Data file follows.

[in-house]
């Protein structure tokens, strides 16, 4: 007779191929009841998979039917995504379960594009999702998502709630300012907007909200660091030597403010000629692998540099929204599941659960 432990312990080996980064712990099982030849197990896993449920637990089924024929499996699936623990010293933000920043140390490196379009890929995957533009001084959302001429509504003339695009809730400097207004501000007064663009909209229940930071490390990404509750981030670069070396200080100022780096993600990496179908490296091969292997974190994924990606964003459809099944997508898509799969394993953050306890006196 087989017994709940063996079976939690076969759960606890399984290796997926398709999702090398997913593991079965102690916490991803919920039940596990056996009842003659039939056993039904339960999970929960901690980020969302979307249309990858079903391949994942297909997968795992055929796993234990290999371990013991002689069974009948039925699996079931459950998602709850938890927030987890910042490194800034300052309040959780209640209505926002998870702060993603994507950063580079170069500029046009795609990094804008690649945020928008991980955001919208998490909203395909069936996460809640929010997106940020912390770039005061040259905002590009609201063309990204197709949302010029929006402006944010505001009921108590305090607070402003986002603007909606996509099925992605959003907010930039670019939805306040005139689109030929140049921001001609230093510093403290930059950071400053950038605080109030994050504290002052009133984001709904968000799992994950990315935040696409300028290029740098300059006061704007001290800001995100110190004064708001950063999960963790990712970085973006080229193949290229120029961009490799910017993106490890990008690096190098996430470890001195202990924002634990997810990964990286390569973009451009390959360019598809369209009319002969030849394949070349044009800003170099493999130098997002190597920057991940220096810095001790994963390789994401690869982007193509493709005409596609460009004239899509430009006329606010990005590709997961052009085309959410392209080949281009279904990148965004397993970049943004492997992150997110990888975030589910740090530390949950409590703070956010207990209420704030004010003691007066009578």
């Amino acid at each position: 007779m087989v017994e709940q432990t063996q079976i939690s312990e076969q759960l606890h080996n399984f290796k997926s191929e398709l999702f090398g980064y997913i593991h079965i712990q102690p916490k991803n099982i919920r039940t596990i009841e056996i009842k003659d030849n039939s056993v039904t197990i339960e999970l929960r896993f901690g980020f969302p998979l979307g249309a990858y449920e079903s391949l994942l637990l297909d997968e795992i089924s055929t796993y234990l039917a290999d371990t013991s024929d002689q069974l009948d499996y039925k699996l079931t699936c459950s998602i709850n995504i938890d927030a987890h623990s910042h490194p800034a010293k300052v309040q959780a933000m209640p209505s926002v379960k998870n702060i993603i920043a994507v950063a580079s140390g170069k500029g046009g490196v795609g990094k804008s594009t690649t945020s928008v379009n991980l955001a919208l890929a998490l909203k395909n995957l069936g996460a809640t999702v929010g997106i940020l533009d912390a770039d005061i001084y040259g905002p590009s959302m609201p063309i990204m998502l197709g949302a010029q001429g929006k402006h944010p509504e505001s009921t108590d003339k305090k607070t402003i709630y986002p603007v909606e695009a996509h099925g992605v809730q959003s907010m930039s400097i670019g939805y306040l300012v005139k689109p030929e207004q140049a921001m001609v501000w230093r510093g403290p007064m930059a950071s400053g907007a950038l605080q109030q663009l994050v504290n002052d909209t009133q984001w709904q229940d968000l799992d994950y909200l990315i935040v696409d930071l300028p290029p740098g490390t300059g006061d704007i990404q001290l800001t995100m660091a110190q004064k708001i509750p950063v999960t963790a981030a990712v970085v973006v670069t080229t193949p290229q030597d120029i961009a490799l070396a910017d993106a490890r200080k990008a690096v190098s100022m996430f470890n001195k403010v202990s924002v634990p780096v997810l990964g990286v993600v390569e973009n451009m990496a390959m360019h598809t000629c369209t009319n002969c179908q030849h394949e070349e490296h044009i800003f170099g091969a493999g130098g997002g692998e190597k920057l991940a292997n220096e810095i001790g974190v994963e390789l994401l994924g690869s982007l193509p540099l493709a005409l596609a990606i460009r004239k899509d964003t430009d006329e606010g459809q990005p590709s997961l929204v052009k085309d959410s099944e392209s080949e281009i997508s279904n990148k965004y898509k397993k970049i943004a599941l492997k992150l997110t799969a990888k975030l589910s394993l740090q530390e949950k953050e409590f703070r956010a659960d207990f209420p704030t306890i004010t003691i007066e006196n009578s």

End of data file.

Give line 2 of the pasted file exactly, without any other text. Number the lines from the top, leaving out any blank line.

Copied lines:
């Protein structure tokens, strides 16, 4: 007779191929009841998979039917995504379960594009999702998502709630300012907007909200660091030597403010000629692998540099929204599941659960 432990312990080996980064712990099982030849197990896993449920637990089924024929499996699936623990010293933000920043140390490196379009890929995957533009001084959302001429509504003339695009809730400097207004501000007064663009909209229940930071490390990404509750981030670069070396200080100022780096993600990496179908490296091969292997974190994924990606964003459809099944997508898509799969394993953050306890006196 087989017994709940063996079976939690076969759960606890399984290796997926398709999702090398997913593991079965102690916490991803919920039940596990056996009842003659039939056993039904339960999970929960901690980020969302979307249309990858079903391949994942297909997968795992055929796993234990290999371990013991002689069974009948039925699996079931459950998602709850938890927030987890910042490194800034300052309040959780209640209505926002998870702060993603994507950063580079170069500029046009795609990094804008690649945020928008991980955001919208998490909203395909069936996460809640929010997106940020912390770039005061040259905002590009609201063309990204197709949302010029929006402006944010505001009921108590305090607070402003986002603007909606996509099925992605959003907010930039670019939805306040005139689109030929140049921001001609230093510093403290930059950071400053950038605080109030994050504290002052009133984001709904968000799992994950990315935040696409300028290029740098300059006061704007001290800001995100110190004064708001950063999960963790990712970085973006080229193949290229120029961009490799910017993106490890990008690096190098996430470890001195202990924002634990997810990964990286390569973009451009390959360019598809369209009319002969030849394949070349044009800003170099493999130098997002190597920057991940220096810095001790994963390789994401690869982007193509493709005409596609460009004239899509430009006329606010990005590709997961052009085309959410392209080949281009279904990148965004397993970049943004492997992150997110990888975030589910740090530390949950409590703070956010207990209420704030004010003691007066009578």